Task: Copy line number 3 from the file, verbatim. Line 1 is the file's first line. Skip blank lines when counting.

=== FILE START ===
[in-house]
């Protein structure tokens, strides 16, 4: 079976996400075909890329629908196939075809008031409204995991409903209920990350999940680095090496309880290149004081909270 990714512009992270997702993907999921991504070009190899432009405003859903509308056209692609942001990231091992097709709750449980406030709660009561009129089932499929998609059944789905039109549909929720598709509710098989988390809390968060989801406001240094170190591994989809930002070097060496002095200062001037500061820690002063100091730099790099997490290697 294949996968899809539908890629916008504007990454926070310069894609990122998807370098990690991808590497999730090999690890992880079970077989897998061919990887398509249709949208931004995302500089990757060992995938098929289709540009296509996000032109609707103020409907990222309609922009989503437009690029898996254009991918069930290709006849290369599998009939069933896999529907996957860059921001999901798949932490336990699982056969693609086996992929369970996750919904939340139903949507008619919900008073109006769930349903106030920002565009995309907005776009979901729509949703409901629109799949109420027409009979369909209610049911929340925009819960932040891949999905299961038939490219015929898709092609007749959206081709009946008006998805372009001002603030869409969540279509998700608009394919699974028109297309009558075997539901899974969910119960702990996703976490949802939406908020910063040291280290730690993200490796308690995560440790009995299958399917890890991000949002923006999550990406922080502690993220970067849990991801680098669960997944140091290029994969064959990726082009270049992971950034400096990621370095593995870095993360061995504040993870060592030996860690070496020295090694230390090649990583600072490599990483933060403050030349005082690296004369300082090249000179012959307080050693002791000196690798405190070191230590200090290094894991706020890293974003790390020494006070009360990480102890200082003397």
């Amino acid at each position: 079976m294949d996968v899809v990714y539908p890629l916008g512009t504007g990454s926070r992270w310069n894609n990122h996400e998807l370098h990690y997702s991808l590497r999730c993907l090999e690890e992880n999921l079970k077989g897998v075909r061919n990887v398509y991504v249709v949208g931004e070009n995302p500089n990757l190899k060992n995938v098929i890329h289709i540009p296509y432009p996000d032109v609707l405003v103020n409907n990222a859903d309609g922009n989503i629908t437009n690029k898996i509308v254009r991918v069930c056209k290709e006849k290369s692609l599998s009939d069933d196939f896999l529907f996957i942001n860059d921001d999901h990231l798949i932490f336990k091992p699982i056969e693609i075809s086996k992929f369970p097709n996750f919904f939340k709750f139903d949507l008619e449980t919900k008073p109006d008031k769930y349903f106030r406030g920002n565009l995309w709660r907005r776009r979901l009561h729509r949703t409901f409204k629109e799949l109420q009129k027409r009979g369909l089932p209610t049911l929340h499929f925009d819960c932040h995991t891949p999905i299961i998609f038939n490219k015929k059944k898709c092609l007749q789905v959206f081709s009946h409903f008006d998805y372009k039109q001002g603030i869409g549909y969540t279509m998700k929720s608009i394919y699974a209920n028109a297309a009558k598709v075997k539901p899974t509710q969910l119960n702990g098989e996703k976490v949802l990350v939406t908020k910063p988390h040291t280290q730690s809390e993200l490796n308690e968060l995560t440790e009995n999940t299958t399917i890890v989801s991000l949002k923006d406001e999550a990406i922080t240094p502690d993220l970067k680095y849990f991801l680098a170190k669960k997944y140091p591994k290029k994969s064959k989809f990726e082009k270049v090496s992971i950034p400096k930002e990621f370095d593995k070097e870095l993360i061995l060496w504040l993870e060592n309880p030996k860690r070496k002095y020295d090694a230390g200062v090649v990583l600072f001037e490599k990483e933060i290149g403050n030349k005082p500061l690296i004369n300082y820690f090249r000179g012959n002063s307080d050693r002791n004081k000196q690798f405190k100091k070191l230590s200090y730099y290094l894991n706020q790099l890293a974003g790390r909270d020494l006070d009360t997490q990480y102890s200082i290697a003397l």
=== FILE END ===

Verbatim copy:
């Amino acid at each position: 079976m294949d996968v899809v990714y539908p890629l916008g512009t504007g990454s926070r992270w310069n894609n990122h996400e998807l370098h990690y997702s991808l590497r999730c993907l090999e690890e992880n999921l079970k077989g897998v075909r061919n990887v398509y991504v249709v949208g931004e070009n995302p500089n990757l190899k060992n995938v098929i890329h289709i540009p296509y432009p996000d032109v609707l405003v103020n409907n990222a859903d309609g922009n989503i629908t437009n690029k898996i509308v254009r991918v069930c056209k290709e006849k290369s692609l599998s009939d069933d196939f896999l529907f996957i942001n860059d921001d999901h990231l798949i932490f336990k091992p699982i056969e693609i075809s086996k992929f369970p097709n996750f919904f939340k709750f139903d949507l008619e449980t919900k008073p109006d008031k769930y349903f106030r406030g920002n565009l995309w709660r907005r776009r979901l009561h729509r949703t409901f409204k629109e799949l109420q009129k027409r009979g369909l089932p209610t049911l929340h499929f925009d819960c932040h995991t891949p999905i299961i998609f038939n490219k015929k059944k898709c092609l007749q789905v959206f081709s009946h409903f008006d998805y372009k039109q001002g603030i869409g549909y969540t279509m998700k929720s608009i394919y699974a209920n028109a297309a009558k598709v075997k539901p899974t509710q969910l119960n702990g098989e996703k976490v949802l990350v939406t908020k910063p988390h040291t280290q730690s809390e993200l490796n308690e968060l995560t440790e009995n999940t299958t399917i890890v989801s991000l949002k923006d406001e999550a990406i922080t240094p502690d993220l970067k680095y849990f991801l680098a170190k669960k997944y140091p591994k290029k994969s064959k989809f990726e082009k270049v090496s992971i950034p400096k930002e990621f370095d593995k070097e870095l993360i061995l060496w504040l993870e060592n309880p030996k860690r070496k002095y020295d090694a230390g200062v090649v990583l600072f001037e490599k990483e933060i290149g403050n030349k005082p500061l690296i004369n300082y820690f090249r000179g012959n002063s307080d050693r002791n004081k000196q690798f405190k100091k070191l230590s200090y730099y290094l894991n706020q790099l890293a974003g790390r909270d020494l006070d009360t997490q990480y102890s200082i290697a003397l």